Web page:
Cooking tomatoes into a nourishing soup might just give you that extra boost of lycopene and vitamin A you’re looking for.
Cooking can increase the bioavailability – the potential for uptake by our bodies – of lycopene and beta carotene in tomatoes, since the heat breaks down cell walls in tomatoes.
That’s a good reason to opt for tomato soup the next time you’re craving tomatoes.
Tomatoes also contain plenty of vitamin C. The same goes for popular soup aromatics such as garlic and onion, says the NIH, which offer additional antiviral and antibacterial properties.
It is a water-soluble vitamin, meaning it dissolves upon contact with water. Fortunately for those who enjoy eating soup, this means the nutrients present in your soup ingredients remain intact as you add water to the pot to bring it to a boil.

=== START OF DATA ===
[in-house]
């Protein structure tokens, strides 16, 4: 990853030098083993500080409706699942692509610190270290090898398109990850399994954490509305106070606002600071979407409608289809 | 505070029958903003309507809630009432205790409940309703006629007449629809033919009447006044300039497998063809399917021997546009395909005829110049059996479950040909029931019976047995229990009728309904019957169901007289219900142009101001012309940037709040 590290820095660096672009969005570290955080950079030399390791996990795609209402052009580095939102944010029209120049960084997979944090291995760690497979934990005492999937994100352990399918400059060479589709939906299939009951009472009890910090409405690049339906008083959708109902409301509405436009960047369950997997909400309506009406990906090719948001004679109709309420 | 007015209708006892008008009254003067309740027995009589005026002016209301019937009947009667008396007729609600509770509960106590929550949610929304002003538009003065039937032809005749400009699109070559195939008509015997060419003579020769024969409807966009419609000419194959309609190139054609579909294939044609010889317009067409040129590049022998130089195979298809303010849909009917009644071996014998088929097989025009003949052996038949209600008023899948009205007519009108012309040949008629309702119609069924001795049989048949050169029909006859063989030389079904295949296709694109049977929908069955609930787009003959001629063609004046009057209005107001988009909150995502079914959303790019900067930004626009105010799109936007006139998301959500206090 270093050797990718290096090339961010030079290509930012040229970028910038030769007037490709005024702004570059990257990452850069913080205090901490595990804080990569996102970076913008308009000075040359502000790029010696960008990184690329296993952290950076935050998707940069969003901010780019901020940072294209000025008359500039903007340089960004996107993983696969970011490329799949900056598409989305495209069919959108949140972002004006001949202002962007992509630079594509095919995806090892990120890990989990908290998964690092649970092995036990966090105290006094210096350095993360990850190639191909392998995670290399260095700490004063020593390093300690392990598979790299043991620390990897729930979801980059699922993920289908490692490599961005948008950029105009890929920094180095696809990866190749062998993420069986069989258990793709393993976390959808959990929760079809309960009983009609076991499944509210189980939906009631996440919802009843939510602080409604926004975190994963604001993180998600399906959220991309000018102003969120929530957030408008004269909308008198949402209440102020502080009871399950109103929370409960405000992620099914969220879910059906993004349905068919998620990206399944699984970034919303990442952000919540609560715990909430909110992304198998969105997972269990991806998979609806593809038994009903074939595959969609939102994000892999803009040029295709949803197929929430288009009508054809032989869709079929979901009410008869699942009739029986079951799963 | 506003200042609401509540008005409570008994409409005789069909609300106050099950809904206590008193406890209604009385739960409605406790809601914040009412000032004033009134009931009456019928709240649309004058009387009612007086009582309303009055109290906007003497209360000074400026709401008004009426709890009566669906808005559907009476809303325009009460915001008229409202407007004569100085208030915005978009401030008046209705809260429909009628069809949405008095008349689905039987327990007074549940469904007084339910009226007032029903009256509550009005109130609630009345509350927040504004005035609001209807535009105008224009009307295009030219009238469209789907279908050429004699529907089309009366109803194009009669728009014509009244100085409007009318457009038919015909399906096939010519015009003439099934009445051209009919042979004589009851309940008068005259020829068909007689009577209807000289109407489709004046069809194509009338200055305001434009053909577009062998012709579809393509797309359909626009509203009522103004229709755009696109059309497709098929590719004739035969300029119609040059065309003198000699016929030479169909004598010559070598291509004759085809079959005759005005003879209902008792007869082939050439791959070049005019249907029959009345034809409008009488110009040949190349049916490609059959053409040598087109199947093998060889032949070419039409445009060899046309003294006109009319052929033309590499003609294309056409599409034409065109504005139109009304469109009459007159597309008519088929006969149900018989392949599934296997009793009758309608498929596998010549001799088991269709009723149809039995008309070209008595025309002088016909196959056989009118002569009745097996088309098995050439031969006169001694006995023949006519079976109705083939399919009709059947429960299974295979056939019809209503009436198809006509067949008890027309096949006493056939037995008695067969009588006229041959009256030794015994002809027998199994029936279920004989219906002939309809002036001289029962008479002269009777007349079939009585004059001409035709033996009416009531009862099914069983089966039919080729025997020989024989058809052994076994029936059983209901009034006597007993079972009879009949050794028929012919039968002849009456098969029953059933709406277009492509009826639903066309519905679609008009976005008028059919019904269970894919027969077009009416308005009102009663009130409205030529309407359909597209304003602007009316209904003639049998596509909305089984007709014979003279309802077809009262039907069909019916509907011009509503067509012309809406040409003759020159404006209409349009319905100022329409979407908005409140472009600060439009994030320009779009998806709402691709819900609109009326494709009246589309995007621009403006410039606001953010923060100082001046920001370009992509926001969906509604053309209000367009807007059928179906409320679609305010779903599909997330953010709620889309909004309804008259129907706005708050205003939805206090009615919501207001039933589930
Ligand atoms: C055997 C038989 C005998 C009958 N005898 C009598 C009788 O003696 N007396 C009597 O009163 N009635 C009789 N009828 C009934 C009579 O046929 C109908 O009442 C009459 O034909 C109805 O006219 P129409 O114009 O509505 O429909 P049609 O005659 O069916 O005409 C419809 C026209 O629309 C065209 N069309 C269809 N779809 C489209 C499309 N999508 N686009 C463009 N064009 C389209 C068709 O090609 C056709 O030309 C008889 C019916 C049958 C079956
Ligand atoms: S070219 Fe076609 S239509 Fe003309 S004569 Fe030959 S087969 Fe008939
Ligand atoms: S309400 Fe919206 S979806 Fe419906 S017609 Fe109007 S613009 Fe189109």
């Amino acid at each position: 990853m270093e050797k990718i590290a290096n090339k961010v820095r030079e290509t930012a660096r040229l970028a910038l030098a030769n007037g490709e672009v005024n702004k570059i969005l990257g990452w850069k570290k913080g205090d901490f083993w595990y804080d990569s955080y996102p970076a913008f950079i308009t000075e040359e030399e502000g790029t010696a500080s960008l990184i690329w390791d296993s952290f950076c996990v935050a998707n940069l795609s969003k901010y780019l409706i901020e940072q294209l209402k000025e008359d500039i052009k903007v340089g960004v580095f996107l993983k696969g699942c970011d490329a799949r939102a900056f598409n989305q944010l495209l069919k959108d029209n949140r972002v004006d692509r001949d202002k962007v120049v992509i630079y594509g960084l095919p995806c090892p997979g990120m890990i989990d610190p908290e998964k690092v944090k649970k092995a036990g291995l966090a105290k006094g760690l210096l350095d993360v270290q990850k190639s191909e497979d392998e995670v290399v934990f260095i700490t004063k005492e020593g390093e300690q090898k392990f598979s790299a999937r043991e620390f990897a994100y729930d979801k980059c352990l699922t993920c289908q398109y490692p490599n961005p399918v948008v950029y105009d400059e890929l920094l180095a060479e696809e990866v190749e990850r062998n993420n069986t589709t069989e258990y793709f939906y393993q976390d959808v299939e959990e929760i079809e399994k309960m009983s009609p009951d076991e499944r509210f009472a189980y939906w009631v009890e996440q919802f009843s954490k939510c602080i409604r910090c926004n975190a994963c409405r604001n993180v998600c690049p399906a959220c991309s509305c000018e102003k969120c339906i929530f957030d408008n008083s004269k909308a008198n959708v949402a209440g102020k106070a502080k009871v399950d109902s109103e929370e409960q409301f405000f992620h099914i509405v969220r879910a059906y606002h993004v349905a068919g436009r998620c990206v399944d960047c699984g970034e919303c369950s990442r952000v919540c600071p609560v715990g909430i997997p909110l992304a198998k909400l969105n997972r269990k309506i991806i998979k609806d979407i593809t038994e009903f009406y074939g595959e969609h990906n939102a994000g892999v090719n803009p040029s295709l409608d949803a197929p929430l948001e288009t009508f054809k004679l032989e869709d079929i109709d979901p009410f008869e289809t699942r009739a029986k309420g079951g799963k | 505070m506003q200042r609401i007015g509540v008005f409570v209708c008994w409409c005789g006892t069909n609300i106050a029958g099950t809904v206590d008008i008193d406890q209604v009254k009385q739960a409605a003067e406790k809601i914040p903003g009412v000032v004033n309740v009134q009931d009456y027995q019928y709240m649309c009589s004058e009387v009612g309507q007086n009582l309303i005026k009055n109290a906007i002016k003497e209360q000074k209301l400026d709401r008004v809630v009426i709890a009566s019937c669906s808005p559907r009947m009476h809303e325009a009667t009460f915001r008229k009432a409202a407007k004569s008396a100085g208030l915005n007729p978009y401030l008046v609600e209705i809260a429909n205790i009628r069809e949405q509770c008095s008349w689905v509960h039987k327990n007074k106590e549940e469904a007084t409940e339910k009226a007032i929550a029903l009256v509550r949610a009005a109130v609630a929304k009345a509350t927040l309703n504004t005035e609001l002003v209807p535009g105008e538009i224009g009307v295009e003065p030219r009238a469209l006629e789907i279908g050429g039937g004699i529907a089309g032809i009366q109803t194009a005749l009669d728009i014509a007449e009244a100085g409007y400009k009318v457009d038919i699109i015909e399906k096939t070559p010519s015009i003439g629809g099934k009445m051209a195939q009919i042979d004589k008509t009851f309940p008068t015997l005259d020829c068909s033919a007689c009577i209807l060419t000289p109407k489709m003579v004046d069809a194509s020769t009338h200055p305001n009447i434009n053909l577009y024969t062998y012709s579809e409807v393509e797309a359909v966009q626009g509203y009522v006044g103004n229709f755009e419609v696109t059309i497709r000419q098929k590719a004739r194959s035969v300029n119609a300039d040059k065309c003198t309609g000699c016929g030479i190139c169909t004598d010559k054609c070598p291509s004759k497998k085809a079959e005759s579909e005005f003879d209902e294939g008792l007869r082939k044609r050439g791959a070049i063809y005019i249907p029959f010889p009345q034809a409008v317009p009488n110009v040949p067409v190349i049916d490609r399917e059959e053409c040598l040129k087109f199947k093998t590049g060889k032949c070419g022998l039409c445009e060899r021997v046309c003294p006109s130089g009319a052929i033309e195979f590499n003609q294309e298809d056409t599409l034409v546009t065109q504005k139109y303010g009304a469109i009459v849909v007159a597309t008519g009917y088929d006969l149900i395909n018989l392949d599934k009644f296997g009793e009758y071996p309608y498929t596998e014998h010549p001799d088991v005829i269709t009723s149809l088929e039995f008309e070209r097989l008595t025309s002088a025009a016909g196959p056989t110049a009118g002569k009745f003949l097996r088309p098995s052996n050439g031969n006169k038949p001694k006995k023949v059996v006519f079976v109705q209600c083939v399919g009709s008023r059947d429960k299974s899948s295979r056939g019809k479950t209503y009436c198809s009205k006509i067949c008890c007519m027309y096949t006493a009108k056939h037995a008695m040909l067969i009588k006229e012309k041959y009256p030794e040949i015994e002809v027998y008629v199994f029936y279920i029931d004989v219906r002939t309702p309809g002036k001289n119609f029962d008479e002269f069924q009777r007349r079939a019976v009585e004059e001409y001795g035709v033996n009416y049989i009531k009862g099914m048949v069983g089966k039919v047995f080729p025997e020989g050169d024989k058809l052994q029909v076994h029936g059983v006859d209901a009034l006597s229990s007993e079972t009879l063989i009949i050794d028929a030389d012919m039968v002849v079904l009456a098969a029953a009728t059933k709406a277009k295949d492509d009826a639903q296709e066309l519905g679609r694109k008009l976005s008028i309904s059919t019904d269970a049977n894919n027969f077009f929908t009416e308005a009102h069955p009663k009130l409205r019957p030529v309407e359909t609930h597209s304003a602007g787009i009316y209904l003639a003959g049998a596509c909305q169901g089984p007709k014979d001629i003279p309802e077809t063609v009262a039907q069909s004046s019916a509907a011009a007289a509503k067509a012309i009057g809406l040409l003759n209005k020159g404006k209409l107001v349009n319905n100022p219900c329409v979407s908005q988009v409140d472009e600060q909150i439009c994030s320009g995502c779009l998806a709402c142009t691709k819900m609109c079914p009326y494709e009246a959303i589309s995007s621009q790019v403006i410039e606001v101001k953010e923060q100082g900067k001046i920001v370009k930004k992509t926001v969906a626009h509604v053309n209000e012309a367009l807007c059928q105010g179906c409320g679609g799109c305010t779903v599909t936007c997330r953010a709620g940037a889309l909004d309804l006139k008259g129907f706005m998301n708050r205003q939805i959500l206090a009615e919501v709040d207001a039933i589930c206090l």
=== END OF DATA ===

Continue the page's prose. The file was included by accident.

Draining your bowl of tomato soup isn’t just good for nutrition. The built-in water content does double duty and keeps you hydrated, too.
Of all the benefits of having a bowl of tomato soup, this may be the greatest: high consumption of tomatoes and the lycopene they contain is associated with a lower risk of dying from cancer.
That is the conclusion of a US study, published in the journal Public Health Nutrition in 2020 using data from more than 22,000 adults in The National Health and Nutrition Examination Survey.
To get the most powerful nutritional punch, consider whipping up a home-made tomato soup. Store-bought varieties can be laden with sodium and added sugars.